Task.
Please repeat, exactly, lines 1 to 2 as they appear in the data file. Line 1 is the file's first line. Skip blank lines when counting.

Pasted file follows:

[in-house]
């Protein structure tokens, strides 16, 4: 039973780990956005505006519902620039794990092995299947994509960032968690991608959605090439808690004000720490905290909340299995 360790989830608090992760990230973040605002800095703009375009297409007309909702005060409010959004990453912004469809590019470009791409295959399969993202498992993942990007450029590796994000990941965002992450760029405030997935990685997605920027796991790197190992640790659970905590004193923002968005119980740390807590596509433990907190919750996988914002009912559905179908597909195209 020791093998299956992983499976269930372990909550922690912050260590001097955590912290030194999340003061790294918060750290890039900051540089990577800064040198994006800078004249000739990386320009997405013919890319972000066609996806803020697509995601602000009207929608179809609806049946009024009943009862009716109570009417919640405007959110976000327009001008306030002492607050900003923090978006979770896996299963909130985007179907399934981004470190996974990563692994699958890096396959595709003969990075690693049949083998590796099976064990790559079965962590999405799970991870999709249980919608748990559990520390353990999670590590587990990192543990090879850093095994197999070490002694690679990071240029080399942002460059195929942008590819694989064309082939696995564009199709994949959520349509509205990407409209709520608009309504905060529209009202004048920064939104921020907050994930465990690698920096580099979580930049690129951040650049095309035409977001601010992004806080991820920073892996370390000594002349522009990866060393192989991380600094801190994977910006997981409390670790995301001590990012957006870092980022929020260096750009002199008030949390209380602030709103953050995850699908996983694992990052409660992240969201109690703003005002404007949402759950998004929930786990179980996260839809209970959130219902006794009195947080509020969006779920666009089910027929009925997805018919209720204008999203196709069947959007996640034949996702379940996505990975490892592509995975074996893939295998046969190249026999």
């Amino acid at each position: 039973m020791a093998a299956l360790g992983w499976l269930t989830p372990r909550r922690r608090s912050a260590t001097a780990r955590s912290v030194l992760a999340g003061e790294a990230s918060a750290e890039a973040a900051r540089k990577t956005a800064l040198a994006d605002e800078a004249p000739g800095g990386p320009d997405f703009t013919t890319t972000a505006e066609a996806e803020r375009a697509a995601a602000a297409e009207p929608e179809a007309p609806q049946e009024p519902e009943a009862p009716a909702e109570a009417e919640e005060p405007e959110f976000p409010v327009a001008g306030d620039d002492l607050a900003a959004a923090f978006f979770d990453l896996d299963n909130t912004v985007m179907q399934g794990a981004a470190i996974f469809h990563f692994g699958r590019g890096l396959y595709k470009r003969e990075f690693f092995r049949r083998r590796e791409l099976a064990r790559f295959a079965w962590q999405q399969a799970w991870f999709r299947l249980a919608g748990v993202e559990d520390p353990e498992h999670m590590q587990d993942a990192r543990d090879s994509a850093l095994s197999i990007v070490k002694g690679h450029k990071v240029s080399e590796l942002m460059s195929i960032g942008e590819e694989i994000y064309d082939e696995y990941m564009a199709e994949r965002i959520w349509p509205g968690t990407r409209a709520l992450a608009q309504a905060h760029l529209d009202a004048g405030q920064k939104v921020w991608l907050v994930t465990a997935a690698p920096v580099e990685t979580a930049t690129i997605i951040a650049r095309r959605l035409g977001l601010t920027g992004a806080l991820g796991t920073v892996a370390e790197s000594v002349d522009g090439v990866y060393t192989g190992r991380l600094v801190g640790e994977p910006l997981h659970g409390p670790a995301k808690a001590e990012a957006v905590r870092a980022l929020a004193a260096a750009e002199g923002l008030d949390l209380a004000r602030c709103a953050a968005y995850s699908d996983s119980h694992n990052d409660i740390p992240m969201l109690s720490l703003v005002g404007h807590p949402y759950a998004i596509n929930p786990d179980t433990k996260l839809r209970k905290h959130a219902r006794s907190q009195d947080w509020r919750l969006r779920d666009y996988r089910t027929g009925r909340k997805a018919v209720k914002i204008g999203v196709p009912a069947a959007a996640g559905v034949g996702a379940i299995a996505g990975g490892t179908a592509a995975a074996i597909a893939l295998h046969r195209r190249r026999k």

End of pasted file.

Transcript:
[in-house]
């Protein structure tokens, strides 16, 4: 039973780990956005505006519902620039794990092995299947994509960032968690991608959605090439808690004000720490905290909340299995 360790989830608090992760990230973040605002800095703009375009297409007309909702005060409010959004990453912004469809590019470009791409295959399969993202498992993942990007450029590796994000990941965002992450760029405030997935990685997605920027796991790197190992640790659970905590004193923002968005119980740390807590596509433990907190919750996988914002009912559905179908597909195209 020791093998299956992983499976269930372990909550922690912050260590001097955590912290030194999340003061790294918060750290890039900051540089990577800064040198994006800078004249000739990386320009997405013919890319972000066609996806803020697509995601602000009207929608179809609806049946009024009943009862009716109570009417919640405007959110976000327009001008306030002492607050900003923090978006979770896996299963909130985007179907399934981004470190996974990563692994699958890096396959595709003969990075690693049949083998590796099976064990790559079965962590999405799970991870999709249980919608748990559990520390353990999670590590587990990192543990090879850093095994197999070490002694690679990071240029080399942002460059195929942008590819694989064309082939696995564009199709994949959520349509509205990407409209709520608009309504905060529209009202004048920064939104921020907050994930465990690698920096580099979580930049690129951040650049095309035409977001601010992004806080991820920073892996370390000594002349522009990866060393192989991380600094801190994977910006997981409390670790995301001590990012957006870092980022929020260096750009002199008030949390209380602030709103953050995850699908996983694992990052409660992240969201109690703003005002404007949402759950998004929930786990179980996260839809209970959130219902006794009195947080509020969006779920666009089910027929009925997805018919209720204008999203196709069947959007996640034949996702379940996505990975490892592509995975074996893939295998046969190249026999």